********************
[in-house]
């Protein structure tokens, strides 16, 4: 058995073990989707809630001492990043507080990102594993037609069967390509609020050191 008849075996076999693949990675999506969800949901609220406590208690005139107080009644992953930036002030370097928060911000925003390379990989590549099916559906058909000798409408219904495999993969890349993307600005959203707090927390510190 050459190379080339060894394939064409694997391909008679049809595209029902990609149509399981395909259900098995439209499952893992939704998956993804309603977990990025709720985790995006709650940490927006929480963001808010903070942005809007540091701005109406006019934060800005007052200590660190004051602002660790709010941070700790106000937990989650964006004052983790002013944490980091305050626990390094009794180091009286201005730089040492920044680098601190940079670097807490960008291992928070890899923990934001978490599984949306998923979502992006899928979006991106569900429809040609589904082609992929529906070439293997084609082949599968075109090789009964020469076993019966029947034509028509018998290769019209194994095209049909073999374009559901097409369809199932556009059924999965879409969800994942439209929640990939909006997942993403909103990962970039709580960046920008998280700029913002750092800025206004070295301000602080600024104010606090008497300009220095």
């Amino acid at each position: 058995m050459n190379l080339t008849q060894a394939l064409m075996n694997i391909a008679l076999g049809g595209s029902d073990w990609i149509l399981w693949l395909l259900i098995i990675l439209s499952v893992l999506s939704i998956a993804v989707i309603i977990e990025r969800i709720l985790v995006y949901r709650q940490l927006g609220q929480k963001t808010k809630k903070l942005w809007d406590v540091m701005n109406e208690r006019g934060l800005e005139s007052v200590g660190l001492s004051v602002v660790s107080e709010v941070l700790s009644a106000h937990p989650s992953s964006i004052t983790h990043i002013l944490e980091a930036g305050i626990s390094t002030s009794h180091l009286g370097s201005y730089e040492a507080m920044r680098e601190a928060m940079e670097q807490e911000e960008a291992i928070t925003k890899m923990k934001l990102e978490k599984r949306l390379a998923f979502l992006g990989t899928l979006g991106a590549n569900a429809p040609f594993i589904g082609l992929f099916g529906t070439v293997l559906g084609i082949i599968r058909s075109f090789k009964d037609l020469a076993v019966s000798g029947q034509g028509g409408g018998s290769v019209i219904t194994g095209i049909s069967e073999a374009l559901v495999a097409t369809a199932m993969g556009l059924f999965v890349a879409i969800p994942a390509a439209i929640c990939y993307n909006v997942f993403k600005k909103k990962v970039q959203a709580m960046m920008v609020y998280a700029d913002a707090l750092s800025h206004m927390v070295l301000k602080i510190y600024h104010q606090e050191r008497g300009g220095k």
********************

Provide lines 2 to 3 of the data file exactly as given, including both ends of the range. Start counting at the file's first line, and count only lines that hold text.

């Protein structure tokens, strides 16, 4: 058995073990989707809630001492990043507080990102594993037609069967390509609020050191 008849075996076999693949990675999506969800949901609220406590208690005139107080009644992953930036002030370097928060911000925003390379990989590549099916559906058909000798409408219904495999993969890349993307600005959203707090927390510190 050459190379080339060894394939064409694997391909008679049809595209029902990609149509399981395909259900098995439209499952893992939704998956993804309603977990990025709720985790995006709650940490927006929480963001808010903070942005809007540091701005109406006019934060800005007052200590660190004051602002660790709010941070700790106000937990989650964006004052983790002013944490980091305050626990390094009794180091009286201005730089040492920044680098601190940079670097807490960008291992928070890899923990934001978490599984949306998923979502992006899928979006991106569900429809040609589904082609992929529906070439293997084609082949599968075109090789009964020469076993019966029947034509028509018998290769019209194994095209049909073999374009559901097409369809199932556009059924999965879409969800994942439209929640990939909006997942993403909103990962970039709580960046920008998280700029913002750092800025206004070295301000602080600024104010606090008497300009220095």
């Amino acid at each position: 058995m050459n190379l080339t008849q060894a394939l064409m075996n694997i391909a008679l076999g049809g595209s029902d073990w990609i149509l399981w693949l395909l259900i098995i990675l439209s499952v893992l999506s939704i998956a993804v989707i309603i977990e990025r969800i709720l985790v995006y949901r709650q940490l927006g609220q929480k963001t808010k809630k903070l942005w809007d406590v540091m701005n109406e208690r006019g934060l800005e005139s007052v200590g660190l001492s004051v602002v660790s107080e709010v941070l700790s009644a106000h937990p989650s992953s964006i004052t983790h990043i002013l944490e980091a930036g305050i626990s390094t002030s009794h180091l009286g370097s201005y730089e040492a507080m920044r680098e601190a928060m940079e670097q807490e911000e960008a291992i928070t925003k890899m923990k934001l990102e978490k599984r949306l390379a998923f979502l992006g990989t899928l979006g991106a590549n569900a429809p040609f594993i589904g082609l992929f099916g529906t070439v293997l559906g084609i082949i599968r058909s075109f090789k009964d037609l020469a076993v019966s000798g029947q034509g028509g409408g018998s290769v019209i219904t194994g095209i049909s069967e073999a374009l559901v495999a097409t369809a199932m993969g556009l059924f999965v890349a879409i969800p994942a390509a439209i929640c990939y993307n909006v997942f993403k600005k909103k990962v970039q959203a709580m960046m920008v609020y998280a700029d913002a707090l750092s800025h206004m927390v070295l301000k602080i510190y600024h104010q606090e050191r008497g300009g220095k």